4.3.3 Consideration shall be given to balancing the cut and fill for earthwork.

4.3.4 All demolition shall be defined in the contract documents.

4.3.5 Vehicular traffic detours shall be designed to provide a safe routing and a satisfactory means of controlling traffic.

4.4 Excavation and Backfill

4.4.1 The design of excavation and backfill shall be in accordance with PIP CVS02100.

4.4.2 Areas requiring differing levels of compaction shall be noted on the drawings. These areas include structure areas, roadways, railroad subgrades, paved area subgrades, utility trenches, embankments and dikes, and general graded areas outside the process or work areas.

4.5 Erosion Control

4.5.1 Because of the condition of the site according to forecasted construction activities, erosion, and sedimentation controls shall be given special consideration in design.

4.5.2 Soil erosion control shall be designed to comply with federal, state, and local regulations and shall be in accordance with PIP CVS02100.

4.5.3 If determined to be necessary, erosion control permitting documentation shall be submitted to the owner.

4.6 Railroad Work

4.6.1 Railroad design shall be in accordance with the AREA Manual and the local operating railroad requirements.

4.6.2 Railroads shall be standard gauge and shall meet design, condition, and maintenance requirements for class II (minimum) track systems as defined by AREA.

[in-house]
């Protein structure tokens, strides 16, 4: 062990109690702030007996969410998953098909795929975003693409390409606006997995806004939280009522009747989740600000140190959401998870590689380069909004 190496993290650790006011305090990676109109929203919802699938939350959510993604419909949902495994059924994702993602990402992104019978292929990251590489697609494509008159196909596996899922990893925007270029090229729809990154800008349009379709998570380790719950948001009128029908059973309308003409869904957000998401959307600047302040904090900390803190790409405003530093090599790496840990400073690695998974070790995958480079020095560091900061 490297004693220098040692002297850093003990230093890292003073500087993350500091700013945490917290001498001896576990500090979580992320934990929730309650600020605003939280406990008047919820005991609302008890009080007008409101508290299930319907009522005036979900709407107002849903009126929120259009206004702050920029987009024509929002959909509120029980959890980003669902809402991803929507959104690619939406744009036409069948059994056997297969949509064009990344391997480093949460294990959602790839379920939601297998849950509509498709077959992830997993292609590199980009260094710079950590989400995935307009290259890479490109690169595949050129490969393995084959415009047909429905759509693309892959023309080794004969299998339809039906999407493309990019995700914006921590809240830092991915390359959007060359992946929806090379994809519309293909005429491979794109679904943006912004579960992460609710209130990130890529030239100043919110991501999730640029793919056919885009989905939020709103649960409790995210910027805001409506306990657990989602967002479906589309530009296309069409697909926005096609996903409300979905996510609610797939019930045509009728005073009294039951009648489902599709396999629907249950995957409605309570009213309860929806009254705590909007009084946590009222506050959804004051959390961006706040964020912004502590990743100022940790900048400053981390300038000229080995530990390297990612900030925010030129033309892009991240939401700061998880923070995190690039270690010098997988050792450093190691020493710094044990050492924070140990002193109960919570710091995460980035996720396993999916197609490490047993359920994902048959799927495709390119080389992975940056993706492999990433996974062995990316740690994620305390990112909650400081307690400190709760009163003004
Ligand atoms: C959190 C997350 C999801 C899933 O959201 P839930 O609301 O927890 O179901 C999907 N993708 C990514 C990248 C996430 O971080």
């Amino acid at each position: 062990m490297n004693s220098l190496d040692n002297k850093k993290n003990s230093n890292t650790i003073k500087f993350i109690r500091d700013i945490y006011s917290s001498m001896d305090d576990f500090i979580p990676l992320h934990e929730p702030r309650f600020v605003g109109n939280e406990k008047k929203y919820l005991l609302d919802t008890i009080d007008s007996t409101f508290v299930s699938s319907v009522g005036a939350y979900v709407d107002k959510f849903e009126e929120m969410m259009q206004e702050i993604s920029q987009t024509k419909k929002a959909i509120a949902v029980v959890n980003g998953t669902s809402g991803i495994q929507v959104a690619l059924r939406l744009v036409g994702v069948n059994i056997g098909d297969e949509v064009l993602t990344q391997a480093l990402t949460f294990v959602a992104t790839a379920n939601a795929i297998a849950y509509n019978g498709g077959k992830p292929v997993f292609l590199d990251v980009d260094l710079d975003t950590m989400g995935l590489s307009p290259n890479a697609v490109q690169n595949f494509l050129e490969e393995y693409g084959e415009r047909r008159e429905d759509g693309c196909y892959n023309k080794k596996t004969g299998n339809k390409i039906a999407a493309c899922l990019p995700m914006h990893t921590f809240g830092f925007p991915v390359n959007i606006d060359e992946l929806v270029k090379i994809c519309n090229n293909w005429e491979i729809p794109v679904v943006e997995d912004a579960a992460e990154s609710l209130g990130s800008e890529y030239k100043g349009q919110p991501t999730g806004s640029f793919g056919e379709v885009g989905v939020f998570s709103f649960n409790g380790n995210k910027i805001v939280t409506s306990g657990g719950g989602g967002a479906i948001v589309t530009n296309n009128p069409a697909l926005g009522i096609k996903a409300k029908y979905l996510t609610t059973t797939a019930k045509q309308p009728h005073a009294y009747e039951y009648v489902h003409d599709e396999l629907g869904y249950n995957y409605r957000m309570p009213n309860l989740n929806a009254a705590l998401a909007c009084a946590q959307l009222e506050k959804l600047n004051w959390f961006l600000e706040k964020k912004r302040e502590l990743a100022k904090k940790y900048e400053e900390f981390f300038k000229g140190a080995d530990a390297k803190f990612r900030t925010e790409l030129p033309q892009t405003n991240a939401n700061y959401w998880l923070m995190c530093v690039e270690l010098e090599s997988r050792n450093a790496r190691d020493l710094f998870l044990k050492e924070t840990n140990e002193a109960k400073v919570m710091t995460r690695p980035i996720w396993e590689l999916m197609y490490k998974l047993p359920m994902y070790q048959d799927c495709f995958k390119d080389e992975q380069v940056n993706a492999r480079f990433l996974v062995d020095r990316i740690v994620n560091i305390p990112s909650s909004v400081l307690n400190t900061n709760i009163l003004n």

4.6.3 Loading, unloading, and scale stations shall be designed to be level.

4.6.4 The rail unit weight and rail type shall be selected to be compatible with the existing rail system and to provide the desired design life according to the intended service and availability.

4.6.5 A drainage system shall be designed to meet individual job requirements. Perforated underdrain systems with standpipes at 50-ft (15-m) intervals shall be provided between parallel tracks and if adjacent grade is near the same elevation or higher than the railroad track.

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PIP CVC01015 Civil Design Criteria

4.6.6 A geosynthetic material shall be installed between the subgrade and ballast if required to prevent fouling.

4.6.7 Ballast section shall remain level with top of tie between adjacent tracks to provide level walking surface area for trainmen or as required by local

authority.